Live Review
The Twilight Sad at The Harley, Sheffield
The Twilight Sad
No Address1

The Twilight Sad have long been painted as Scotland’s nearly men, playing second fiddle as the Frightened Rabbits and Biffy Clyros surge past. Their first tour since the departure of bass player Craig Orzel, the band look and sound like they may finally be step up to the next rung of the rock’n’roll ladder. Shivering guitars course down the spine as singer James Graham takes a brooding stance, resolutely avoiding the gaze of the crowd. ‘Reflections In The Television’ lays the distortion on thick over lumbering drums, while, thanks to its soaring choruses, ‘That Summer at Home’ is the kind of breathy, atmospheric folk that Celtic bands do best. Shaking his head until it becomes a blur, Graham battles unseen demons, collapsing broken on the stage. Casting a nervous sidelong glance, he belts out ‘Cold Days From The Birdhouse’ accompanied by only the slightest fluttering of drums. With painstaking deliberation he picks out every word and hurls it into the faces of the crowd, before charging headlong into a euphoric hum. This could be their last chance for ‘the big time’, but it’s their best one yet.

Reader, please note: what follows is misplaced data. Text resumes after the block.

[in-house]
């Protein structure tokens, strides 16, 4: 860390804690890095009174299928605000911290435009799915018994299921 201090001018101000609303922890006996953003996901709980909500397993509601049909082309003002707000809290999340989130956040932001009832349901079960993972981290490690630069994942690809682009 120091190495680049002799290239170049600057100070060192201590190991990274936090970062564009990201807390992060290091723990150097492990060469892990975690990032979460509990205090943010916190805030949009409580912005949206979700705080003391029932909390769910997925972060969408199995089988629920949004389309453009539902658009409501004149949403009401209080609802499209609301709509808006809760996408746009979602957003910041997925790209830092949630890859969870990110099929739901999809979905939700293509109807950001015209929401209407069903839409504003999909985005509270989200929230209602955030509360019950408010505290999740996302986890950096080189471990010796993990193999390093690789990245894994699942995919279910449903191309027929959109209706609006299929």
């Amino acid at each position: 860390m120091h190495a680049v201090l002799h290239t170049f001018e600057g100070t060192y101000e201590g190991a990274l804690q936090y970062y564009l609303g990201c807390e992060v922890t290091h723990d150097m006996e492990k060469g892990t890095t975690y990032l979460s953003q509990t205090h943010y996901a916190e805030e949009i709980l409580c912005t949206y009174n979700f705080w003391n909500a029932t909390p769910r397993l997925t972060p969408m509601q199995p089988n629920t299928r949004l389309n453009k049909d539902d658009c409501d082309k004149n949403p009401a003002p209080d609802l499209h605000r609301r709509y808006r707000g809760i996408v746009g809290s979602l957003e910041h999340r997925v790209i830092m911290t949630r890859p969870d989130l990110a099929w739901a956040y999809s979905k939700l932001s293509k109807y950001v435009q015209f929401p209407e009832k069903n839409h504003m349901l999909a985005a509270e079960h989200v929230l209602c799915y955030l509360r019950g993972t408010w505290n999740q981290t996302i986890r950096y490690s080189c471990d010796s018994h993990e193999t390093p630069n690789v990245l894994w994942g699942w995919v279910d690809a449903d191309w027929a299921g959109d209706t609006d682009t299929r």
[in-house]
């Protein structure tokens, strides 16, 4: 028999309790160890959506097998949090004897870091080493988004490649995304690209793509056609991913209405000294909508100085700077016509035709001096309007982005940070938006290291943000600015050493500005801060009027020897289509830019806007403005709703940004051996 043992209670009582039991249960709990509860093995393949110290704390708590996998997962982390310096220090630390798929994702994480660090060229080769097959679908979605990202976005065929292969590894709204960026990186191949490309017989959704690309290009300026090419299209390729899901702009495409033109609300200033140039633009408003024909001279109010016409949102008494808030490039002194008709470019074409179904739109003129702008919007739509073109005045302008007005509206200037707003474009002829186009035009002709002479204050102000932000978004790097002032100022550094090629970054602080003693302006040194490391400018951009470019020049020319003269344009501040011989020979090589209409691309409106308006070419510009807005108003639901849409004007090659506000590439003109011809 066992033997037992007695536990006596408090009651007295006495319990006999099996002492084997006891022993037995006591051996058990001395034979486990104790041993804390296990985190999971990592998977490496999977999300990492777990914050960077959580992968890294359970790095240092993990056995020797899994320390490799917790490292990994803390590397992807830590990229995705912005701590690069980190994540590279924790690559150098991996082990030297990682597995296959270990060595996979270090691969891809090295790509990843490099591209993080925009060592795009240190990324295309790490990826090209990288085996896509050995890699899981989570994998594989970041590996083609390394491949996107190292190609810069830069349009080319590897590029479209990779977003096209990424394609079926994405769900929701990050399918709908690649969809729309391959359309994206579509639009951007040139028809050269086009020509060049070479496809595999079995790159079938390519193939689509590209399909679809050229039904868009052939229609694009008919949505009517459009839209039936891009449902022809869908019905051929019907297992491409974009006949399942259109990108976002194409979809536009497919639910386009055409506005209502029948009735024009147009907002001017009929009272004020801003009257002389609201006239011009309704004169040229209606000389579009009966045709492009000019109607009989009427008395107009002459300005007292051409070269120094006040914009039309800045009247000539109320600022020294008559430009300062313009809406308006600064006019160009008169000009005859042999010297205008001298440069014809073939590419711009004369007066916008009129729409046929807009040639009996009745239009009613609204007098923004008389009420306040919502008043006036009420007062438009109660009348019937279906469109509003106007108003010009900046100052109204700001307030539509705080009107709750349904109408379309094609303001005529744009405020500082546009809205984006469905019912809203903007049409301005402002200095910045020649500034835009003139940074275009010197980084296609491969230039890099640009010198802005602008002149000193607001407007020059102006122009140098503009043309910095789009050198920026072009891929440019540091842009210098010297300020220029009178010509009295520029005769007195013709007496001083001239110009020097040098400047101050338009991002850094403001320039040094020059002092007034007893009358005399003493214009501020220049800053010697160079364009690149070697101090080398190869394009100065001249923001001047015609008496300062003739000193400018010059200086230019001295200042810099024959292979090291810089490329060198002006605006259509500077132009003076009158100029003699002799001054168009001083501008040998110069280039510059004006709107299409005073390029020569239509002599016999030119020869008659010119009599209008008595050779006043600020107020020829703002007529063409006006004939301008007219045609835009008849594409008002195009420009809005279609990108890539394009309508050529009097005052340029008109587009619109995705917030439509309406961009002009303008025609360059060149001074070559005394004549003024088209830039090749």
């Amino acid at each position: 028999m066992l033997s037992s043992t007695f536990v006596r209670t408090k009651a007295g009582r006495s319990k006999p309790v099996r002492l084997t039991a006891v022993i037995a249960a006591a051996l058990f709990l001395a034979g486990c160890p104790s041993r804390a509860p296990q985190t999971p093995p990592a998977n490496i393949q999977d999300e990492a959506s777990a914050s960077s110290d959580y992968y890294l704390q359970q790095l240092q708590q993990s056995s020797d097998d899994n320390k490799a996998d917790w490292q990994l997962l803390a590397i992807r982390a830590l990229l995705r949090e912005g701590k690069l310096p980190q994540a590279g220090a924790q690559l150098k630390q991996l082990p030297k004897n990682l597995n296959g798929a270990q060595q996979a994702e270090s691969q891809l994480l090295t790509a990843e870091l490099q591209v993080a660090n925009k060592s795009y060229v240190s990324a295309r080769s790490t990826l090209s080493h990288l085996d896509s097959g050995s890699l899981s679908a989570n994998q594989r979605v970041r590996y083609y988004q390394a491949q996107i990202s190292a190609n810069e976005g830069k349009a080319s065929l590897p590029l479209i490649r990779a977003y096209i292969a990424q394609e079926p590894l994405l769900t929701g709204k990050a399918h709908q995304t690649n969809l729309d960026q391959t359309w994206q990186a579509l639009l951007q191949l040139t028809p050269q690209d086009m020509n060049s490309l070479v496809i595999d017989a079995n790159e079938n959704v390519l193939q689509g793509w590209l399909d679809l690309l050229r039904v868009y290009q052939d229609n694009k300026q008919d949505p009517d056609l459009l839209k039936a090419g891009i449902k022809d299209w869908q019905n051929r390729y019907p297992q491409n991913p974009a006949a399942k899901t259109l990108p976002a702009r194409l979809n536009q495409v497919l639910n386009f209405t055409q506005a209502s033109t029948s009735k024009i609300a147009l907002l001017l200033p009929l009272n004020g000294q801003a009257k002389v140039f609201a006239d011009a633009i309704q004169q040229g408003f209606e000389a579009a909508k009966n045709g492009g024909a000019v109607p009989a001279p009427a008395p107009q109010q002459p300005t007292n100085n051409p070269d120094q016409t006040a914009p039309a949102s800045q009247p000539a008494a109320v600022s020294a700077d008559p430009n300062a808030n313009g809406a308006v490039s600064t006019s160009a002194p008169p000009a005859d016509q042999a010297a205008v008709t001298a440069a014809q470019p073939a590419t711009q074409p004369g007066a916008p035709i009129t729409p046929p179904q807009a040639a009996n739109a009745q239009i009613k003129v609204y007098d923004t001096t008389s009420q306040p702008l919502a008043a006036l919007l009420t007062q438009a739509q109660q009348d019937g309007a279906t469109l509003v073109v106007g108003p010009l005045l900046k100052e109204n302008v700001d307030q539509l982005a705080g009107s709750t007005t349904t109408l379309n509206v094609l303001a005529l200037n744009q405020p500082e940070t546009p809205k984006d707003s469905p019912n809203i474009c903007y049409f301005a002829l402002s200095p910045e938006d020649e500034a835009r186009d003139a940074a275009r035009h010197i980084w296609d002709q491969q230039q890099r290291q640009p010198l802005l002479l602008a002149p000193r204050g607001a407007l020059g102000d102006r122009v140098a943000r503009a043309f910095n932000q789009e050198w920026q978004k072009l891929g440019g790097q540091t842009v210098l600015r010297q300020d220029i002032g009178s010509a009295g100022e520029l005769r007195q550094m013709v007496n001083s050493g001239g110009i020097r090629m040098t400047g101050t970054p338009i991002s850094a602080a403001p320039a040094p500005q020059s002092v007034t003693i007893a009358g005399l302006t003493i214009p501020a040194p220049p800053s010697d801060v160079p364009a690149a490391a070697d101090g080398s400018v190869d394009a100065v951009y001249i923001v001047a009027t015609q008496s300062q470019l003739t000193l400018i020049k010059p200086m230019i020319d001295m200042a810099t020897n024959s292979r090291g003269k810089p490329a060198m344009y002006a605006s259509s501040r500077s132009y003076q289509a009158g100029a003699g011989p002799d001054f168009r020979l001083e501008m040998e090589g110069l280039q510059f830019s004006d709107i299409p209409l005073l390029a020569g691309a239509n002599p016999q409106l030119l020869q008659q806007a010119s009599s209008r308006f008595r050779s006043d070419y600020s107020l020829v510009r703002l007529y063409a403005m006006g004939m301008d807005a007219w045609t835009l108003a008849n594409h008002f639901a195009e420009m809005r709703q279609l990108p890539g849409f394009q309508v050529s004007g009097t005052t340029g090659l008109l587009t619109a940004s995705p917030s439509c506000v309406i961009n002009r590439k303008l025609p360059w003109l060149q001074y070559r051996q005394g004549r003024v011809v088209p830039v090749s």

By Kate Parkin


Originally published in issue 16 (vol 3) of Loud And Quiet. April 2010